The City Council under Mayor Goodman and Gary Reese are limited in vision and ability to expand and diversify the Las Vegas economy. The mayor has hit his limits, Gary Reese has stayed too long. Las Vegas deserves new ideals, new faces on the City Council. Replacing the Mayor with Mrs. Goodman or another who will continue the status quo will place Las Vegas far behind other cities competing for new business and not allow Las Vegas to develop into a diverse economic.

    Simply, we need new thinkers, new ideals, and mainly new leadership on the Las Vegas City Council.

  2. Longtimevegan,

    well said.
    Oscar is a wonderful ambassador for the city.
    However, at this time, we need a leader, not a cheerleader.

  3. Chunky says:

    Painting Mayor Goodman as a "gin drinking..." implies he's drinking on the job or an alcoholic which as far as Chunky knows he's not.

    Mr. Goodman has been a great ambassador for Las Vegas at the right place and the right time. Chunky likes Mr. Mayor's sense of humor and candor in the face of criticism even though our political views rarely align.

    As to what we need next in a mayor, we certainly don't need a pencil pushing MBA CEO type akin to the Wall Street goons who have run our casinos into the ground and have nickel and dimed our visitors to death.

    That's what Chunky thinks!

  4. Please, show me a person this time around that will run on repairing the issues and helping the city. No hyperbole nonsense about doing the jobs of the Fed's. (dealing with banks) or issues that are power of the state.

    Who will be the first to step up and really address the issues of the city?

    Who is going to present a REAL PLAN with FACTS AND FIGURES to back it up?

    Who is going to be the first to stoop to slinging garbage at their opponents?

    I know the public loves the drama and the BS but is there enough voters out there that really care about our city and want a real person in office that has a real plan?

  5. Thank goodness I live in Henderson. We may not have a flashy mayor or sassy city council folk, but they're quite good at getting the job done and keeping our city functional.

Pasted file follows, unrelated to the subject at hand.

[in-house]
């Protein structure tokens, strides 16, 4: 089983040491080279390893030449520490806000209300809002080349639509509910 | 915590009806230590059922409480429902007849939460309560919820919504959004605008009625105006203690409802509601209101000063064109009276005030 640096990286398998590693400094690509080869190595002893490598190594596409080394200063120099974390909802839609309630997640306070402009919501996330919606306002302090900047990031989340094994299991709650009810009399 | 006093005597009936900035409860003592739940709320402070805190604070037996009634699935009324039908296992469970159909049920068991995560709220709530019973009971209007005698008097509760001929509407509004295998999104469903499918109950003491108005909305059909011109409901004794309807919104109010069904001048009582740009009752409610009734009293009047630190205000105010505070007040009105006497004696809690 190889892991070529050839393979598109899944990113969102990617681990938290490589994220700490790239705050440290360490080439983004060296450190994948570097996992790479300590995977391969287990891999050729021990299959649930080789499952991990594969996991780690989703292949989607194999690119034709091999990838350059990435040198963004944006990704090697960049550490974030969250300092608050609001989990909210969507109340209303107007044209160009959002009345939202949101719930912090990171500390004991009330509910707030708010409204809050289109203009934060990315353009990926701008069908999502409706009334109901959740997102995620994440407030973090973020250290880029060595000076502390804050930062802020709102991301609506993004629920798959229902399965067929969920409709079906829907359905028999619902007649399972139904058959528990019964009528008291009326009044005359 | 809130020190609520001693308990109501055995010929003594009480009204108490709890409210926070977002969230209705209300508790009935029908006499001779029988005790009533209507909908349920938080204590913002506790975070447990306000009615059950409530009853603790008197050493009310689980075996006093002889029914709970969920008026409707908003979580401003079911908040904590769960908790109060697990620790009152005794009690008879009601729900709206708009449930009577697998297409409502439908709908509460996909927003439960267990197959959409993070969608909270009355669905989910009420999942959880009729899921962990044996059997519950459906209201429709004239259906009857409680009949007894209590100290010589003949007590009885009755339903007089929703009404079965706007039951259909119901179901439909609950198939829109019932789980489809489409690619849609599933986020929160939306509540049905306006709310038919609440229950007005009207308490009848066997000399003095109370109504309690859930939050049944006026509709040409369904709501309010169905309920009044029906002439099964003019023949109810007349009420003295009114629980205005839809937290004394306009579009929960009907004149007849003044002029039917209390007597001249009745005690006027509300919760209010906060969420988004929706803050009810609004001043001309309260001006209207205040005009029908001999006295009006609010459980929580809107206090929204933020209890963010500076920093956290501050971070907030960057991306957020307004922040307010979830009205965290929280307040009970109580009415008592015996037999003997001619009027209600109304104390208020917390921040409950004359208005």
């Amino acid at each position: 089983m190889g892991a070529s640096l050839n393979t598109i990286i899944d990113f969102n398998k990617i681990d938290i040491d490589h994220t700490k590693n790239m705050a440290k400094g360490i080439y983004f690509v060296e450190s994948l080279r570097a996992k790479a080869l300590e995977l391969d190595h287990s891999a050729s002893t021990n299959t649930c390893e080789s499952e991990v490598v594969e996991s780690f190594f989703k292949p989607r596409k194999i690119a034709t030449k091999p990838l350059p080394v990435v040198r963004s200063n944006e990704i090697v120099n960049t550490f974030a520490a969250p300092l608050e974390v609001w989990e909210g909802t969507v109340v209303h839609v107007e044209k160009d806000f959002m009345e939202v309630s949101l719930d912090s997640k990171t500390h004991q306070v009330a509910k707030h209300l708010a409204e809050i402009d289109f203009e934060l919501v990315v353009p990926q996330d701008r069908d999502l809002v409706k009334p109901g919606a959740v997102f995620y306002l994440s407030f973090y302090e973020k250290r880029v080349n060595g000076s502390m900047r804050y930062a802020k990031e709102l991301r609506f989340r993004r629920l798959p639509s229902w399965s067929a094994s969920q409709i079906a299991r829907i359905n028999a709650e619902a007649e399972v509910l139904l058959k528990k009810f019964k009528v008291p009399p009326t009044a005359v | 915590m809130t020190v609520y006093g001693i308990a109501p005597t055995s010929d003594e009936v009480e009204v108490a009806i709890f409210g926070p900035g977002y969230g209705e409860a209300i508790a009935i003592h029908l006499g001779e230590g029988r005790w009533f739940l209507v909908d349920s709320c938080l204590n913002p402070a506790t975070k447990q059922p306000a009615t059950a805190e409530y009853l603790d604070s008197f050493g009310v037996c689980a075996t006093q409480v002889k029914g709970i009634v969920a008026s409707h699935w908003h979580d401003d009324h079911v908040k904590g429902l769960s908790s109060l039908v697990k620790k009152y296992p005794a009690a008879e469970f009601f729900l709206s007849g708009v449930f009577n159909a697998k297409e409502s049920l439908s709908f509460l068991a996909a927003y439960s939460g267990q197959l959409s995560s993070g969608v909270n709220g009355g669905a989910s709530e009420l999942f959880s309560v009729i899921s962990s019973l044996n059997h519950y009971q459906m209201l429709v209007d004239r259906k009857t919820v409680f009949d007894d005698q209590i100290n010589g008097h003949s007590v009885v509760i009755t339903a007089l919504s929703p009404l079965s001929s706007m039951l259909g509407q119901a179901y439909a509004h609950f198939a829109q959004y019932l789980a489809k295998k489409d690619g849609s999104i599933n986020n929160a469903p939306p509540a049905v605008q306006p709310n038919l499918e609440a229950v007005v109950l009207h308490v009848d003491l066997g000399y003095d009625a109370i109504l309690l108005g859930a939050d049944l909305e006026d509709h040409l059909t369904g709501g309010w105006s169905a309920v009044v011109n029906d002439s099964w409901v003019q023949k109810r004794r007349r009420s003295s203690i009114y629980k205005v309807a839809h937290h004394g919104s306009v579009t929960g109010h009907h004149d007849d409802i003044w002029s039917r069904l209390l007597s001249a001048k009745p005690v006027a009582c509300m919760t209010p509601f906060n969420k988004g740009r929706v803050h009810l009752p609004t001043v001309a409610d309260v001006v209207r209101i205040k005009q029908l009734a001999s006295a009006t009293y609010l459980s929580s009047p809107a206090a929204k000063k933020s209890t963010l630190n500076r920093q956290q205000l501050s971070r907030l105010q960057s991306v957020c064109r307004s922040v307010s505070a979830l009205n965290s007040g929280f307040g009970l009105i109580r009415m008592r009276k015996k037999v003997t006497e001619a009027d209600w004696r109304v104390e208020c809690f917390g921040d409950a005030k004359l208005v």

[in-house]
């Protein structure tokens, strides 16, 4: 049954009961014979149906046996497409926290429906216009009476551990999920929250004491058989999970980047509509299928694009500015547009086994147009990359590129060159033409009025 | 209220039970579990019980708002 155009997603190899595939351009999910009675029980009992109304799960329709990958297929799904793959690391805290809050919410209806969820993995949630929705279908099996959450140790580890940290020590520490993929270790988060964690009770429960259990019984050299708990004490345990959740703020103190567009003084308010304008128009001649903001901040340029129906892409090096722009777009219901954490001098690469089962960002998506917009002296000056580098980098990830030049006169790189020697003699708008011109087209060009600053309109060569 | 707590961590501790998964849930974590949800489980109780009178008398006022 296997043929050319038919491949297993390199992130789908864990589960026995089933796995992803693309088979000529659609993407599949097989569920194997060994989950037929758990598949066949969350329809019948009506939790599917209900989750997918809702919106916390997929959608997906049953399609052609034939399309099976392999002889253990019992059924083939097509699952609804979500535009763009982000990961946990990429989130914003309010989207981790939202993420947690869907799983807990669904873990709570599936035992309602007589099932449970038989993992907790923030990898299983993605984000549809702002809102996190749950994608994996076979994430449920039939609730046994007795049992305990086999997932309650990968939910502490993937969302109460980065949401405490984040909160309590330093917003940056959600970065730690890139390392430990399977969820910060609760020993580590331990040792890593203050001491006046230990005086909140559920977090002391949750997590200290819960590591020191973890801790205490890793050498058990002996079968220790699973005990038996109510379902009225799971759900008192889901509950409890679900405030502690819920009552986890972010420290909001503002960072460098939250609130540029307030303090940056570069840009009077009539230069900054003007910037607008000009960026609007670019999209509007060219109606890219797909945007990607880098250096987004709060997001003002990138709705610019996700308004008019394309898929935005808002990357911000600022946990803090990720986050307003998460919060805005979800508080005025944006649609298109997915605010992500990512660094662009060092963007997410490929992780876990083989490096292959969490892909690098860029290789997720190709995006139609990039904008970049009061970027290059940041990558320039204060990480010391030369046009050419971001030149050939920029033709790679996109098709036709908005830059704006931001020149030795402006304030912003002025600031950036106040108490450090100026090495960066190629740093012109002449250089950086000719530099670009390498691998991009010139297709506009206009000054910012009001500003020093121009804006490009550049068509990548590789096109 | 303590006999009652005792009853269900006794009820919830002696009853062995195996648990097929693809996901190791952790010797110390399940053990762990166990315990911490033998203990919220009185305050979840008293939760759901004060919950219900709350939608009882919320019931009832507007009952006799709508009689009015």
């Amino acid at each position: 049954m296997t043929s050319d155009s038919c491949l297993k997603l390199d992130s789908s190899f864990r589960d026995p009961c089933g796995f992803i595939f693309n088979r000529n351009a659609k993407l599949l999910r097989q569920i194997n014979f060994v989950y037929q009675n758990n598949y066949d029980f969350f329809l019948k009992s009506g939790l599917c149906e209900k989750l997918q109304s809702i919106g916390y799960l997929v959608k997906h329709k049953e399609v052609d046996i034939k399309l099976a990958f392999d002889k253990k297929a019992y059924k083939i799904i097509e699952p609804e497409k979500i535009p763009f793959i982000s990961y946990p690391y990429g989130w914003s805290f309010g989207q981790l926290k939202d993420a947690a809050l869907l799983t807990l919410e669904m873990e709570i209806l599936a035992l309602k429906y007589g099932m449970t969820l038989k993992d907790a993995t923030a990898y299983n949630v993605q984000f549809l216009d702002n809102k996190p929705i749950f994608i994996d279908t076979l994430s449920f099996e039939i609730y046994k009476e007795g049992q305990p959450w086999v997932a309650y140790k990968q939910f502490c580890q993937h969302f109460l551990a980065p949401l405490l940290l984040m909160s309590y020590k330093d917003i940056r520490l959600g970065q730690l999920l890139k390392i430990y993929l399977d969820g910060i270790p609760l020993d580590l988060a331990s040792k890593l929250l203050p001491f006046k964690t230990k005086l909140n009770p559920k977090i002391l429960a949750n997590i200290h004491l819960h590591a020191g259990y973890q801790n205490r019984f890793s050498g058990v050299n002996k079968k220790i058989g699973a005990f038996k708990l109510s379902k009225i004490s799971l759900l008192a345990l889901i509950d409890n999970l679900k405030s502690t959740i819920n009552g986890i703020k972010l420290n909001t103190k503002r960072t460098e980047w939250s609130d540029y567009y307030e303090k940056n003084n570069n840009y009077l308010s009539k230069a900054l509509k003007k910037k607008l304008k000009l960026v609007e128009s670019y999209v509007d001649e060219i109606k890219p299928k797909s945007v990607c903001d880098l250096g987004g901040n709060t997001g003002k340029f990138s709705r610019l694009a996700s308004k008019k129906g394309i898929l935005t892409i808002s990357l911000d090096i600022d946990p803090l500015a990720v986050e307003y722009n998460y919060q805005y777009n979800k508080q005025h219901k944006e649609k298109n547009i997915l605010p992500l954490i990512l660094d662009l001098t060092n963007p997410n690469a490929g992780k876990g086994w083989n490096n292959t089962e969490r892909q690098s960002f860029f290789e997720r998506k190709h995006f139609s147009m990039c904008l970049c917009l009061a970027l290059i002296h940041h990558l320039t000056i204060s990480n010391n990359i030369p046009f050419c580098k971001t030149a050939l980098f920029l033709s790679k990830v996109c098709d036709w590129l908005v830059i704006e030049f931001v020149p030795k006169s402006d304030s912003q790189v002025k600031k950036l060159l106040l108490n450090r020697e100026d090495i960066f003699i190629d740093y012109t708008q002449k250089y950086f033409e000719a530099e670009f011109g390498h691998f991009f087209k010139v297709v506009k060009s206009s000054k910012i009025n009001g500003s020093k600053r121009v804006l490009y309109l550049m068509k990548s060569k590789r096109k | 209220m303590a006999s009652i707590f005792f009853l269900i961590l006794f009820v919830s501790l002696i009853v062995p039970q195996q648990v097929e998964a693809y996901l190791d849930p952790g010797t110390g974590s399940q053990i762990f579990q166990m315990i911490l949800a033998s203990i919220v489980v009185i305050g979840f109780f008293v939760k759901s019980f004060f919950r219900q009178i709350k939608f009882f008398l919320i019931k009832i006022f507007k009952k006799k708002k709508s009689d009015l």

Otherwise, I wish y'all the best of luck in getting a Las Vegas city government that the good people of Vegas truly deserve.

  6. I pray it will not be a yawn fest. After what I heard on KNPR last week I am most definitely worried. Mr. Larry Brown and I are going to have to sit down and talk. Mr. Brown this is an open invitation to coffee at the Beat Downtown. Topic - Downtown revitalization, redevelopment, the arts, economic diversification...

  7. Voting is a public, baby pacifier... a placebo.

    After that last, "absurd excuse for an election," how can anyone STILL not understand that?

    The only vote that will send a message to the highly confused and totally delusional "upper class" is NO turnout at the polls and pollsters getting "no comment" right back in their faces from "the people."

    It would translate to "no vote of confidence" in any of the future morons offered (by the puppet masters behind the curtain), as "representatives of the people."

    This is the ONLY, viable option at this juncture of the current collapse.

    The only other (historical) recourse to the current "crime wave" in politics and banking is a violent, armed revolution, which would only create a NEW elite.

    That would mean that we get to do this all over AGAIN...and we're running out of time, boys & girls.

    So a violent revolution is "not on the table"...not an intelligent option.

    "Recessions, depressions...are sound bytes to cover up system frailty collapses that eventually "heal" with contrived, system tweaking.

    This quagmire is not going to go away, as it has so many times before in American history.

    The cumulative damage from these other "recessions & depressions" has stacked so high that the American dollar and any slivers of American morality are already essentially bankrupt.

    Trouble is...the upper class has the guns.

    ...and very little reluctance to use them.

    Any suggestions...or just more bogus, complex tangents and denial?

  8. Las Vegas cannot afford a boring mayor, nor should it have one. The homogenization and dumbing down of Las Vegas is a bad idea. It ignores who and what we are. It pretends that our history doesn't exist. As in Austin, where the campaign is "Keep Austin Weird," the future of Las Vegas is in its authenticity. Keep Vegas Wild.

  9. Ah, I see. We're going to stick with the "tangents & denial options."

    Well, I think it was Einstein that said something about doing the same thing, the same way over and over again, expecting different results is classic insanity.

    Guess the only thing to do wait for the Daily Beast's new listing for the "Most Insane Cities."

  10. So, the answer is revolution? Good luck with that.

    It is "insane" to ignore the nature of something and try to reinvent it as something else entirely.

  11. James...WHAT revolution are you talking about?

    And this...'It is "insane" to ignore the nature of something and try to reinvent it as something else entirely.'

    WHAT are you talking about?

    Your post says 5:19 P.M. You got started early.

    It's not illegal, but you should not drink & type.

  12. "Fool me once, shame on you. Fool me twice, shame on me." Oscar "Mighty Mouth" Goodman fooled me once - never again. The fact that he proved to be a clown was not a big factor. The biggest factor was his endorsement of alcohol. What was he thinking? The abusive over-use of alcohol claims more casualties, more innocent victims, than the wars in Iraq & Afghanistan combined many times over. And, for 30 pieces of silver, "Mighty Mouth" extolls the virtue of being a booze-hound. He's a disgrace!